Good things can happen when people come together. That's what several United Church of Christ Conferences, in two regions of the country are working toward as they look for ways to combine their talents and resources for a common good. Conferences in the south and the southwest have discussed the possibilities of sharing staff and teaming together to increase the awareness of the UCC and its churches in those regions.
Four conferences in the south are already working to make the UCC brand and values a priority in that part of the country, and up to eight conferences in the southwest are continuing conversations in the near future with that goal in mind.
"We meet once a year, and we set aside some time to talk about shared resources," Southwest Conference Minister the Rev. John C. Dorhauer said. "It's still informal — there's no board representation from any of the conferences — but we were exploring the possibility."
And just how can the conferences share resources effectively? For example, if one conference has a part-time webmaster, that person's talents could be used by another conference in need of web services, especially since that type of work can be done remotely and doesn't require travel. Another example includes one conference's part-time accountant picking up more hours doing similar work for another conference.
The key to making such an arrangement work, Dorhauer says, is dialogue between the conferences to minimize the costs and maximize their resources. "The critical piece is communication strategy," he adds.
"We all realize for this to be less informal [our boards] have to buy in, and the boards won't make that commitment unless they have the logistical pieces in place – what's the cost, and how do we maintain accountability of someone in Idaho when we're in Phoenix," Dorhauer said.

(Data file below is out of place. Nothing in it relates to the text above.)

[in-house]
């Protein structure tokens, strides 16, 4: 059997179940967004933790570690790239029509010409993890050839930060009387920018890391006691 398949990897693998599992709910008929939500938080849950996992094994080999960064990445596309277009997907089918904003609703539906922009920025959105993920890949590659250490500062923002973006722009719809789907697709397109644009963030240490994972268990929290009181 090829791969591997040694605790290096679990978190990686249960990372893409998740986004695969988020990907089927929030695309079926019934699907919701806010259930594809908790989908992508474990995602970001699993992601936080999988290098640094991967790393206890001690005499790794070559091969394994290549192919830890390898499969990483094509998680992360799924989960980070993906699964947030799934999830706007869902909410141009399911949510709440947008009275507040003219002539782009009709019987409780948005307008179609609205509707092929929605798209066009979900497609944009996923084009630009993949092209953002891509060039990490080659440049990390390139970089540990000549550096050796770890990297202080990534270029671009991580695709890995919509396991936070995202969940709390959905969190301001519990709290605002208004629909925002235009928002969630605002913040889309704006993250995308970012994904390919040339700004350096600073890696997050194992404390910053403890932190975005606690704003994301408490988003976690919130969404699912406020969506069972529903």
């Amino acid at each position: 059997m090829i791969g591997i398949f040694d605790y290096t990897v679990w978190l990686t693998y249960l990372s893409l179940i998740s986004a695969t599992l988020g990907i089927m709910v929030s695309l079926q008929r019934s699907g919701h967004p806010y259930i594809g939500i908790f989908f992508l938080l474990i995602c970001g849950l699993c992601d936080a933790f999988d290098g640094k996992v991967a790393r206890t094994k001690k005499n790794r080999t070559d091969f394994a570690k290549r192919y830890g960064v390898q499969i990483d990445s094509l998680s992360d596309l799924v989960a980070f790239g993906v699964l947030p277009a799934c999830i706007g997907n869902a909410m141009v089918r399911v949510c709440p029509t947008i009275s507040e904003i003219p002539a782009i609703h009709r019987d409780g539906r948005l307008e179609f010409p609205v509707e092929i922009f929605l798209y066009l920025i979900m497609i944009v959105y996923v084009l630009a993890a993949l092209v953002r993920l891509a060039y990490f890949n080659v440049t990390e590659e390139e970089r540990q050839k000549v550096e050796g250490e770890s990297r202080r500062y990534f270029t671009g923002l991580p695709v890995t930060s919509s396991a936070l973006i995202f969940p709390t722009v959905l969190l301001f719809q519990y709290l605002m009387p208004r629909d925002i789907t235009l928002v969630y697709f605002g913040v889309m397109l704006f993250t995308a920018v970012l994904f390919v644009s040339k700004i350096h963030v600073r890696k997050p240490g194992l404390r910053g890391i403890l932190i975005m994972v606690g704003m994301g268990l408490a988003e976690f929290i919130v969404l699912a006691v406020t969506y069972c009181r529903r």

The west-coast conferences first discussed the idea almost a year ago, bringing together leaders from the Northern California-Nevada, Southern California-Nevada, Pacific Northwest and Southwest conferences for informal conversation to explore potential possibilities. A much larger conversation took place at a regional gathering mid-November in San Francisco. Conference ministers from the first discussion were joined by ministers from the Rocky Mountain, Montana-Northern Wyoming, Central Pacific and Hawaii conferences (though because of a two- to three-hour time zone difference, Hawaii may not be practical). The conferences were specific about forming a committee for fitness review in the western region.
Next week at Authorizing Ministry in the 21st Century event in New Orleans, the western conferences will sit down and try to define the first formal steps for working together in certain areas, and if needed will speak with their boards about the needs for resources in accounting or communications.
"The southern region is further along [than we are in this process]," Dorhauer said. "We're utilizing some of their documents they have to guide us."
In early November, the four UCC conferences in the south – the Southern, South Central, Southeast and Florida Conferences -- met in Orlando, bringing together leaders from the conference boards and national staff to brainstorm new ways of cooperation and collaboration. Among the topics the group discussed: the possibilities of sharing staff, technology, new church development and congregational vitality, ministerial topics (such as search and call, and authorization) online learning and financial development.
"It was a very full plate," Florida Conference Minister the Rev. Kent Siladi said.
The region has already created a new Facebook page, The UCC in the South, and the conferences will be bringing a proposal to their respective boards to move forward, and developing a process for an ongoing conversation among the key principles from that meeting.
"We also know that technology is key, and so we will search for resources and ‘best minds' to help us achieve our goals," Siladi added.